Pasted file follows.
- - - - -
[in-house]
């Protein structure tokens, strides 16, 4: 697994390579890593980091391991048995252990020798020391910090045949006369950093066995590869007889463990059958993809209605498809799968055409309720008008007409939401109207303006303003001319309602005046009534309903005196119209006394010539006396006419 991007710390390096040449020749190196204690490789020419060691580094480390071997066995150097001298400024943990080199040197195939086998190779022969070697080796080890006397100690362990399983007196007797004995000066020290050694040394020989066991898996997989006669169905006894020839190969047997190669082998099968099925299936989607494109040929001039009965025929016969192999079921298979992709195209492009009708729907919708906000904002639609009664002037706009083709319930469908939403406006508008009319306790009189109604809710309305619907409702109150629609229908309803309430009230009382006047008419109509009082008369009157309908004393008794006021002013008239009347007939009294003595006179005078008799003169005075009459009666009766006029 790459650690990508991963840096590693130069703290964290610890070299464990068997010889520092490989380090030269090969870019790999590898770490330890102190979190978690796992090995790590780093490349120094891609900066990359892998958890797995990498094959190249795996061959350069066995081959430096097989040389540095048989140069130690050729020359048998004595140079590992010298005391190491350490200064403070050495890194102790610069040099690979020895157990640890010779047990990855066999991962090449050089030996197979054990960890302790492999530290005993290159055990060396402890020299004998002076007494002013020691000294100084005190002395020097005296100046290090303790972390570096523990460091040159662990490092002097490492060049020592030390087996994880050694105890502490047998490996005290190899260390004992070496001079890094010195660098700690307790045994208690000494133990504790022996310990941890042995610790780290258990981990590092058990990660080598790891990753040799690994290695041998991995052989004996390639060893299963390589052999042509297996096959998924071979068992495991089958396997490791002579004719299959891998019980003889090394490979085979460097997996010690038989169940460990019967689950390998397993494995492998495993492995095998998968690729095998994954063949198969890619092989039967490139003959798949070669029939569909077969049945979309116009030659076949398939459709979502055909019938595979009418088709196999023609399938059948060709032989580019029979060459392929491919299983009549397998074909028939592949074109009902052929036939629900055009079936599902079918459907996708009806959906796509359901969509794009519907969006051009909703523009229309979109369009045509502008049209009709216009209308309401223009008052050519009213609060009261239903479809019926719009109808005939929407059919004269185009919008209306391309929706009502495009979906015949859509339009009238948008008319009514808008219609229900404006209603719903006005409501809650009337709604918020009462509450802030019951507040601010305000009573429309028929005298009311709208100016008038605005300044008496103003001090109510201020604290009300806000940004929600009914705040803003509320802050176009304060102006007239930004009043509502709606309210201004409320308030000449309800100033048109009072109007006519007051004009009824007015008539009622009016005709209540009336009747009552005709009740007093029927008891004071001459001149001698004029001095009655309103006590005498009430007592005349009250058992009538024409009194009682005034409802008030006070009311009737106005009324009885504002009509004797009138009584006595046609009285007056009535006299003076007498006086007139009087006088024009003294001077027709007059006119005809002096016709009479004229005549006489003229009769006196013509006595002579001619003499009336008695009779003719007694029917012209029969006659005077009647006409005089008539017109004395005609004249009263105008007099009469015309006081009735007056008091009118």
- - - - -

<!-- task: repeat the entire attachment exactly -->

[in-house]
């Protein structure tokens, strides 16, 4: 697994390579890593980091391991048995252990020798020391910090045949006369950093066995590869007889463990059958993809209605498809799968055409309720008008007409939401109207303006303003001319309602005046009534309903005196119209006394010539006396006419 991007710390390096040449020749190196204690490789020419060691580094480390071997066995150097001298400024943990080199040197195939086998190779022969070697080796080890006397100690362990399983007196007797004995000066020290050694040394020989066991898996997989006669169905006894020839190969047997190669082998099968099925299936989607494109040929001039009965025929016969192999079921298979992709195209492009009708729907919708906000904002639609009664002037706009083709319930469908939403406006508008009319306790009189109604809710309305619907409702109150629609229908309803309430009230009382006047008419109509009082008369009157309908004393008794006021002013008239009347007939009294003595006179005078008799003169005075009459009666009766006029 790459650690990508991963840096590693130069703290964290610890070299464990068997010889520092490989380090030269090969870019790999590898770490330890102190979190978690796992090995790590780093490349120094891609900066990359892998958890797995990498094959190249795996061959350069066995081959430096097989040389540095048989140069130690050729020359048998004595140079590992010298005391190491350490200064403070050495890194102790610069040099690979020895157990640890010779047990990855066999991962090449050089030996197979054990960890302790492999530290005993290159055990060396402890020299004998002076007494002013020691000294100084005190002395020097005296100046290090303790972390570096523990460091040159662990490092002097490492060049020592030390087996994880050694105890502490047998490996005290190899260390004992070496001079890094010195660098700690307790045994208690000494133990504790022996310990941890042995610790780290258990981990590092058990990660080598790891990753040799690994290695041998991995052989004996390639060893299963390589052999042509297996096959998924071979068992495991089958396997490791002579004719299959891998019980003889090394490979085979460097997996010690038989169940460990019967689950390998397993494995492998495993492995095998998968690729095998994954063949198969890619092989039967490139003959798949070669029939569909077969049945979309116009030659076949398939459709979502055909019938595979009418088709196999023609399938059948060709032989580019029979060459392929491919299983009549397998074909028939592949074109009902052929036939629900055009079936599902079918459907996708009806959906796509359901969509794009519907969006051009909703523009229309979109369009045509502008049209009709216009209308309401223009008052050519009213609060009261239903479809019926719009109808005939929407059919004269185009919008209306391309929706009502495009979906015949859509339009009238948008008319009514808008219609229900404006209603719903006005409501809650009337709604918020009462509450802030019951507040601010305000009573429309028929005298009311709208100016008038605005300044008496103003001090109510201020604290009300806000940004929600009914705040803003509320802050176009304060102006007239930004009043509502709606309210201004409320308030000449309800100033048109009072109007006519007051004009009824007015008539009622009016005709209540009336009747009552005709009740007093029927008891004071001459001149001698004029001095009655309103006590005498009430007592005349009250058992009538024409009194009682005034409802008030006070009311009737106005009324009885504002009509004797009138009584006595046609009285007056009535006299003076007498006086007139009087006088024009003294001077027709007059006119005809002096016709009479004229005549006489003229009769006196013509006595002579001619003499009336008695009779003719007694029917012209029969006659005077009647006409005089008539017109004395005609004249009263105008007099009469015309006081009735007056008091009118």